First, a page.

Any knitters out there considering joining along?  Holla Knits has some really innovative and unique patterns available, and I know from experience that this KAL is a ton of fun!  Oh, and did I mention the prizes?

Saturday, January 24, 2015

wip: a Year in Temps 2015

Year in Temps 2015
Last year, I started a conceptual knitting project that involved knitting a scarf using different colours to represent daily temperatures.  Really cool idea, but despite having all the temps for 2013 (my first full calender year in the Yukon), I stalled out by April 2013.  I just wasn't a fan of how narrow the scarf was, and wasn't too happy with the way I was handling the ends.

(I just realized I wrote the post for this on Sewing on Pins exactly a year ago today.  Hilariously, I've also signed up for Holla Knits KAL again, but more on that another time.)

So I decided to restart it this year, but this time following along with 2015 temps.  I'm using the daily average temps from accuweather and trying to knit each day.  Sometimes I fall a bit behind, like in my last rotation in camp, but I enjoyed catching up on the previous 14 days.  You can see my progress below.

Year in Temps 2015
That dark blue section is when it dipped down to -25C to -29C (-13F to -20F).  I was a little disappointed because it was actually colder, cold enough that I could've used the black, but the average was a little warmer.  There are times I wish I could use the lows, but I'll also want to use the highs in the summer, so the averages is the best compromise.  I think that means I'll never use the extremes, but I accounted for that by putting all my favourite colours in the middle section!  I'm a smart cookie sometimes.  

The darker purple area?  That was nearly an entire week of above 0C (32F) temps!  ARRRGHHH not what a skier wants to see when she's sitting in camp and itching to get onto the hill or our for a cross-country trip.  Luckily we got a couple of good snow dumps in the last few days.  But that also means I can't actually drive up my street, which is a crescent on a hill and is literally uphill on both sides - combined with the iciness below the snow means my car is being parked a 15 minute walk away.  As you can see by the light purple and darker purple on the top, temps are still hovering above 0.  BRING ON THE COLD TEMPS!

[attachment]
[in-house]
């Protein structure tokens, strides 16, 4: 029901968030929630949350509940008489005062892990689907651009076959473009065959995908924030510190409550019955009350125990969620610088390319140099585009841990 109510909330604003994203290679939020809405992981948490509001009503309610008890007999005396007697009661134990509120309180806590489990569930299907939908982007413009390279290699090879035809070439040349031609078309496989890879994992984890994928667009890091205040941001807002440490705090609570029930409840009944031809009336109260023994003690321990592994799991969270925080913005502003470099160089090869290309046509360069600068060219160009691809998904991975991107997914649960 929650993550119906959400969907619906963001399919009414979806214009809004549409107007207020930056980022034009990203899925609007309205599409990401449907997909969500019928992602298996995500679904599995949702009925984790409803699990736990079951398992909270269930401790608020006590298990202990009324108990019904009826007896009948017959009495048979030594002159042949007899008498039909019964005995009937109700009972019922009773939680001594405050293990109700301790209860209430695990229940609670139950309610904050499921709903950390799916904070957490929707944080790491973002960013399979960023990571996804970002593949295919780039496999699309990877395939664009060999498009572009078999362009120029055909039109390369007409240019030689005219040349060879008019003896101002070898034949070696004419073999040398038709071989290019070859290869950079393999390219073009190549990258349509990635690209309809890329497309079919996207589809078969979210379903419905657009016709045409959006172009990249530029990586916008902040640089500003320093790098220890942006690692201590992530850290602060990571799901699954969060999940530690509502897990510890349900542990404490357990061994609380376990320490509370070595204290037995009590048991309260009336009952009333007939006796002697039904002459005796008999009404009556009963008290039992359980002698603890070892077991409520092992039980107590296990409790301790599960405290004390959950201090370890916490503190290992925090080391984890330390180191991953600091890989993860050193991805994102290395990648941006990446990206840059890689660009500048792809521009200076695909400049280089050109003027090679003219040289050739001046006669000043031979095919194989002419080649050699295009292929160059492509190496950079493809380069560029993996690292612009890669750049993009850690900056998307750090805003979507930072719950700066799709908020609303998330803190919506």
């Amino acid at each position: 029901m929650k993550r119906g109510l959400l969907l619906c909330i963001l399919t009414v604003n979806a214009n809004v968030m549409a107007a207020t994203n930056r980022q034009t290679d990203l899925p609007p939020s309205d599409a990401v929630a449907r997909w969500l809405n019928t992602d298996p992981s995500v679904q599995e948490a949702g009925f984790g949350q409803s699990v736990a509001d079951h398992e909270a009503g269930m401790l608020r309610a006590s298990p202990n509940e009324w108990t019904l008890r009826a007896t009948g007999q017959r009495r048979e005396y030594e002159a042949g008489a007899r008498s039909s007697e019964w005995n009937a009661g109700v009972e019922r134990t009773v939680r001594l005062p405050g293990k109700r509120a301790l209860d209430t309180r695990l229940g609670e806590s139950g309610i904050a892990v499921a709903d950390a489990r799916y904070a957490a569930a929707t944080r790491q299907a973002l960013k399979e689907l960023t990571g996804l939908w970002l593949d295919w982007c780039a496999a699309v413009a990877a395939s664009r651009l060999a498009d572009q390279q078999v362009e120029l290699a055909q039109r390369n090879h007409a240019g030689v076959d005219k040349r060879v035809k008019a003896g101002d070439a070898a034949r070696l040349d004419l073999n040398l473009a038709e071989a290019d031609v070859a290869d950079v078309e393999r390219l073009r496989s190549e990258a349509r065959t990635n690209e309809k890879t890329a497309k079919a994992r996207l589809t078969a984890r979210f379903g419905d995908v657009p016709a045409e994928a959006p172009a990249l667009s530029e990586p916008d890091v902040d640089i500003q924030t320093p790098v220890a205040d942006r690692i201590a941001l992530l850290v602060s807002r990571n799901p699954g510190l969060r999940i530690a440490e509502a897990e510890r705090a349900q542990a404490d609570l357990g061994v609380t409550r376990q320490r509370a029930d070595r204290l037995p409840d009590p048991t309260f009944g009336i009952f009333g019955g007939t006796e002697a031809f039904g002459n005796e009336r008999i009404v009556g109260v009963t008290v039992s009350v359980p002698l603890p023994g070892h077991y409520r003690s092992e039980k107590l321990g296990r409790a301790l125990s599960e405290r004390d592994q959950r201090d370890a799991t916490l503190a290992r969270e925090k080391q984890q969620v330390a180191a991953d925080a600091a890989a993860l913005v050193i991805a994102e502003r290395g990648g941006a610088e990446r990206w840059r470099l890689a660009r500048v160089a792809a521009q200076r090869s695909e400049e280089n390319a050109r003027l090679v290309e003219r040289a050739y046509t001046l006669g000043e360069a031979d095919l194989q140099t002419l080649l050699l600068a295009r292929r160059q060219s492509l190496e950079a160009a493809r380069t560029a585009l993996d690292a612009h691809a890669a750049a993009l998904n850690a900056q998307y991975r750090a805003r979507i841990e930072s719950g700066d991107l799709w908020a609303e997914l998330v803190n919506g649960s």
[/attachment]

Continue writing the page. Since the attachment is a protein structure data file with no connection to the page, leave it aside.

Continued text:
These are my colours, ranging from coldest on the left and warmest on the right.  0C is the light purple in the middle.  I cast on 44 stitches this time to make the scarf a bit wider and am knitting a 1x1 rib.  I'll be starting and ending the scarf with 6 rows of white, and adding 3 rows of white between each month.

If you want the exact breakdown of temp colours and details on the pattern itself, you can check out my Ravelry project page.

This is going to be a fun year-long project!  I'll update you all every few months on my progress.  Have you ever tackled a long-term project like this?

Thursday, January 15, 2015

Review: Pokdej's Interchangeable Needle Case

I've been on the lookout for a decent interchangeable knitting needle* case for a while now.  I was originally planning on sewing one for myself, like I did my double point needle case, but then I came across this:

Interchangeable Needle Case
It's a clever little case made by Pokdej knitting assessories (etsy link), a woman out of Vancouver, BC.  I came across her shop via an ad** on Ravelry, and initially checked it out for inspiration.  But looking closer at her cases, I could see the quality of the product and the great design she came up with, and decided to support this shop.  Doesn't help that she's Canadian!

Interchangeable Needle Case